Bloomberg Says He Is Out

Mike Bloomberg, the socially liberal and otherwise centrist Democrat-turned-Republican-turned-independent Mayor of New York, has announced in an op-ed for tomorrow’s NY Times that he is not running for President:

I am not – and will not be – a candidate for president. …
In the weeks and months ahead, I will continue to work to steer the national conversation away from partisanship and toward unity; away from ideology and toward common sense; away from sound bites and toward substance. And while I have always said I am not running for president, the race is too important to sit on the sidelines, and so I have changed my mind in one area. If a candidate takes an independent, nonpartisan approach – and embraces practical solutions that challenge party orthodoxy – I’ll join others in helping that candidate win the White House.

Sounds to me like he’s probably more open to backing McCain, who goes beyond rhetorical nods and has actually worked to buck his party’s orthodoxy more than I or other conservative Republicans would like; Obama may be a “unity” candidate in his rhetoric, but few things are less descriptive of Barack Obama than “practical solutions that challenge party orthodoxy.”

That impression is underlined by some of Bloomberg’s specific examples:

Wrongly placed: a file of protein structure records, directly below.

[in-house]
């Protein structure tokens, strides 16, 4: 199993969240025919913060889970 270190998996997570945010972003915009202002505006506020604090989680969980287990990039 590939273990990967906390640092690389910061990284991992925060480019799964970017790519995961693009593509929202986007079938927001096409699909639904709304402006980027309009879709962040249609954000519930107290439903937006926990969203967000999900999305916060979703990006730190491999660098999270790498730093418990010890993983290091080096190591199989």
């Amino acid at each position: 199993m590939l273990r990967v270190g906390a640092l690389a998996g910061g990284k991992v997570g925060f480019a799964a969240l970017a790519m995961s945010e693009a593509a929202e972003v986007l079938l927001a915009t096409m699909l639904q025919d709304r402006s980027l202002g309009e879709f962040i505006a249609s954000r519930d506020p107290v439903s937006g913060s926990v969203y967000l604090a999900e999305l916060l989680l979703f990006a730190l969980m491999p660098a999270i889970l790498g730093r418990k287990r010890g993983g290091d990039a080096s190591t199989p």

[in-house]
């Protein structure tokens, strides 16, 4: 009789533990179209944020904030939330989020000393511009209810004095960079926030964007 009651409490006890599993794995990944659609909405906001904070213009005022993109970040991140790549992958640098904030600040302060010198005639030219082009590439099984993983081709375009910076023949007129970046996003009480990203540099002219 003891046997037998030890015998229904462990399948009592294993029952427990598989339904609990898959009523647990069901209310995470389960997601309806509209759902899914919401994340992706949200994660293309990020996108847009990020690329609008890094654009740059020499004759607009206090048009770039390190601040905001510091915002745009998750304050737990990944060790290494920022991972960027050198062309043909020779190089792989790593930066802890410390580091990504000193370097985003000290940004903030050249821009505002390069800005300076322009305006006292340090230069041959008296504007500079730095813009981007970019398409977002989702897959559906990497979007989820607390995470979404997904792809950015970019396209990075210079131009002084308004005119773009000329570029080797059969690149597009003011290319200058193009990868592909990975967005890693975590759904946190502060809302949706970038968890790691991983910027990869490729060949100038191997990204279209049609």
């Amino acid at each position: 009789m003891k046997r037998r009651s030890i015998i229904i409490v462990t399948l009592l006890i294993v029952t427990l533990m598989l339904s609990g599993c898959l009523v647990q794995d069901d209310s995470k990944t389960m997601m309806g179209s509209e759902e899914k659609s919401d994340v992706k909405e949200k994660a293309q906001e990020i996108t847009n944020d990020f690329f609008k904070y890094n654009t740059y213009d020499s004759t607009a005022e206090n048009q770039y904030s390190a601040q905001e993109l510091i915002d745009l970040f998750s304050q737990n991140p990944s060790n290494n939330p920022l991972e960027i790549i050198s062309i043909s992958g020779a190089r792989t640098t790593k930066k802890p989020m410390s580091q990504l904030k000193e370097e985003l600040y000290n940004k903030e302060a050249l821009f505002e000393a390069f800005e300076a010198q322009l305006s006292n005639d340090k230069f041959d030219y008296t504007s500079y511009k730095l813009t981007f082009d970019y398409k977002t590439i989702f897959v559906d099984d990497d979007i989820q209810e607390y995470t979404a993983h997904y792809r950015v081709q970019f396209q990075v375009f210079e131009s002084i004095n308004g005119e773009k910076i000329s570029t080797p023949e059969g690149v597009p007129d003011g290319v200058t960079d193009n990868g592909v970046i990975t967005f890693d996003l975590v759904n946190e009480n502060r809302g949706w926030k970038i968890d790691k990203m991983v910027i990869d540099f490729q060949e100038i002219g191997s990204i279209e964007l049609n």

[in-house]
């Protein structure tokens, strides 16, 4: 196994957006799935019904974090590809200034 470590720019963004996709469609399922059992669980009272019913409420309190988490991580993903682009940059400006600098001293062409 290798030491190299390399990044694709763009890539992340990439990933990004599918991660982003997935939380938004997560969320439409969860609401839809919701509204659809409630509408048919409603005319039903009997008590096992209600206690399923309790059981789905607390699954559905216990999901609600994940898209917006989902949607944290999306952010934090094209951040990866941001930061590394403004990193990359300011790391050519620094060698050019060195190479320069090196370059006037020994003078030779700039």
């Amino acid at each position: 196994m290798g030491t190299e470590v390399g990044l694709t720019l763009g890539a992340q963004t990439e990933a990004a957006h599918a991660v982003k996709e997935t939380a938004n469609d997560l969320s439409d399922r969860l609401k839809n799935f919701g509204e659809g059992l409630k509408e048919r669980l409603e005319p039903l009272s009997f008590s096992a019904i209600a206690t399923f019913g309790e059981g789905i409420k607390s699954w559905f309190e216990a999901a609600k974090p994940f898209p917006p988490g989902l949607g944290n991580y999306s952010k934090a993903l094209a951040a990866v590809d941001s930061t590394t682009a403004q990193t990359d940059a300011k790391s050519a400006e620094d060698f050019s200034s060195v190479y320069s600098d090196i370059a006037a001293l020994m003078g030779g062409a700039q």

WATCHING the 2008 presidential campaign, you sometimes get the feeling that the candidates – smart, all of them – must know better. They must know we can’t fix our economy and create jobs by isolating America from global trade. They must know that we can’t fix our immigration problems with border security alone. They must know that we can’t fix our schools without holding teachers, principals and parents accountable for results. They must know that fighting global warming is not a costless challenge. And they must know that we can’t keep illegal guns out of the hands of criminals unless we crack down on the black market for them.

While there are shots there at both sides, Obama more than McCain is the candidate who seems lacking in understanding of these basics. Now it’s true that Obama is less of a visibly hard-edged partisan than Hillary, so just as with the rise of McCain on the GOP side began puncturing Bloomberg’s case for arguing that the two sides were locked hopelessly in their partisan ruts, it’s not surprising to read this:

Aides and associates had said in recent days that Illinois Sen. Barack Obama’s rise in the Democratic contest against New York Sen. Hillary Rodham Clinton was increasingly diminishing the chance that Bloomberg would run.

Personally, I never thought that Bloomberg would wound McCain half as much as the Democrats, especially if the race is against Obama rather than Hillary (who personally repulses a fair number of natural Democrats who might otherwise cross to McCain) so this isn’t all that consequential news after all. And it’s not like a Bloomberg endorsement would carry much weight, although in combination with Schwarzenegger and Joe Liberman, it would give McCain a real patina of reaching the middle. But the most important news here is simply that Bloomberg’s vast fortune won’t be inserted into the race.

4 thoughts on “Bloomberg Says He Is Out”

  1. Bloomberg’s only avenue to impact the race is via a self funded 527, ala Soros. Short of the that he will have zero influence nationally. In the unlikely event NYS is in play he would have a greater hand.

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